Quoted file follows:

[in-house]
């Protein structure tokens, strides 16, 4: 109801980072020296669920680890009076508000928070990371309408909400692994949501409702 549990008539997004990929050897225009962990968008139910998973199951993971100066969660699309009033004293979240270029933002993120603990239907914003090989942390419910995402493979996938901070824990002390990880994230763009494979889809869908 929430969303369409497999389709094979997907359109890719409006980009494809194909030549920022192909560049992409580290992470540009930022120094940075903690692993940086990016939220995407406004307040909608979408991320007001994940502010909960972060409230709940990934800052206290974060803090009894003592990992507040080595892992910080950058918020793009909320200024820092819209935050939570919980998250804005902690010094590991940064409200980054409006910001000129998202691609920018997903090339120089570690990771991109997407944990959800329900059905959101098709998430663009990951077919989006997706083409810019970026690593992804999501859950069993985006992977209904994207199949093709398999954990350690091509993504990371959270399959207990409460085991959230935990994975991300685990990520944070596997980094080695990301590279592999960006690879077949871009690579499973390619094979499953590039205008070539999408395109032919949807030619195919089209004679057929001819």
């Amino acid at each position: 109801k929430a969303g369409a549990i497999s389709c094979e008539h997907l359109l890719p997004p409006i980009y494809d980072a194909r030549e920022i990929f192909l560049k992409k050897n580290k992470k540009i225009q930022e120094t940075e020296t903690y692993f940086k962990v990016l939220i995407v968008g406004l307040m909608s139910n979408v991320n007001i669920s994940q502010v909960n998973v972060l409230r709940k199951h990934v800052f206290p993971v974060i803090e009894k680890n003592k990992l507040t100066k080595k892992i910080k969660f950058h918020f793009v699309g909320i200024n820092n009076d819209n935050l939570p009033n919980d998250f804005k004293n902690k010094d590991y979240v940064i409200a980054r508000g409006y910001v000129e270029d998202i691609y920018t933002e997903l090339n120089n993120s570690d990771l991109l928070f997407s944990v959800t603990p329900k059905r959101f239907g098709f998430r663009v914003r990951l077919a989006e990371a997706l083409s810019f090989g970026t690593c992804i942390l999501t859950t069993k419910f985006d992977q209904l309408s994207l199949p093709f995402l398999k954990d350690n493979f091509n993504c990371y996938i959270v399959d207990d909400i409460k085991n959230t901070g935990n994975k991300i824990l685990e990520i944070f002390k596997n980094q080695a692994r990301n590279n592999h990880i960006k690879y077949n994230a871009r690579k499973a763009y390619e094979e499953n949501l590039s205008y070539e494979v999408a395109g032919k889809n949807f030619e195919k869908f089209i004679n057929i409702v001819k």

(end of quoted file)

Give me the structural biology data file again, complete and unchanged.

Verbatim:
[in-house]
């Protein structure tokens, strides 16, 4: 109801980072020296669920680890009076508000928070990371309408909400692994949501409702 549990008539997004990929050897225009962990968008139910998973199951993971100066969660699309009033004293979240270029933002993120603990239907914003090989942390419910995402493979996938901070824990002390990880994230763009494979889809869908 929430969303369409497999389709094979997907359109890719409006980009494809194909030549920022192909560049992409580290992470540009930022120094940075903690692993940086990016939220995407406004307040909608979408991320007001994940502010909960972060409230709940990934800052206290974060803090009894003592990992507040080595892992910080950058918020793009909320200024820092819209935050939570919980998250804005902690010094590991940064409200980054409006910001000129998202691609920018997903090339120089570690990771991109997407944990959800329900059905959101098709998430663009990951077919989006997706083409810019970026690593992804999501859950069993985006992977209904994207199949093709398999954990350690091509993504990371959270399959207990409460085991959230935990994975991300685990990520944070596997980094080695990301590279592999960006690879077949871009690579499973390619094979499953590039205008070539999408395109032919949807030619195919089209004679057929001819």
């Amino acid at each position: 109801k929430a969303g369409a549990i497999s389709c094979e008539h997907l359109l890719p997004p409006i980009y494809d980072a194909r030549e920022i990929f192909l560049k992409k050897n580290k992470k540009i225009q930022e120094t940075e020296t903690y692993f940086k962990v990016l939220i995407v968008g406004l307040m909608s139910n979408v991320n007001i669920s994940q502010v909960n998973v972060l409230r709940k199951h990934v800052f206290p993971v974060i803090e009894k680890n003592k990992l507040t100066k080595k892992i910080k969660f950058h918020f793009v699309g909320i200024n820092n009076d819209n935050l939570p009033n919980d998250f804005k004293n902690k010094d590991y979240v940064i409200a980054r508000g409006y910001v000129e270029d998202i691609y920018t933002e997903l090339n120089n993120s570690d990771l991109l928070f997407s944990v959800t603990p329900k059905r959101f239907g098709f998430r663009v914003r990951l077919a989006e990371a997706l083409s810019f090989g970026t690593c992804i942390l999501t859950t069993k419910f985006d992977q209904l309408s994207l199949p093709f995402l398999k954990d350690n493979f091509n993504c990371y996938i959270v399959d207990d909400i409460k085991n959230t901070g935990n994975k991300i824990l685990e990520i944070f002390k596997n980094q080695a692994r990301n590279n592999h990880i960006k690879y077949n994230a871009r690579k499973a763009y390619e094979e499953n949501l590039s205008y070539e494979v999408a395109g032919k889809n949807f030619e195919k869908f089209i004679n057929i409702v001819k």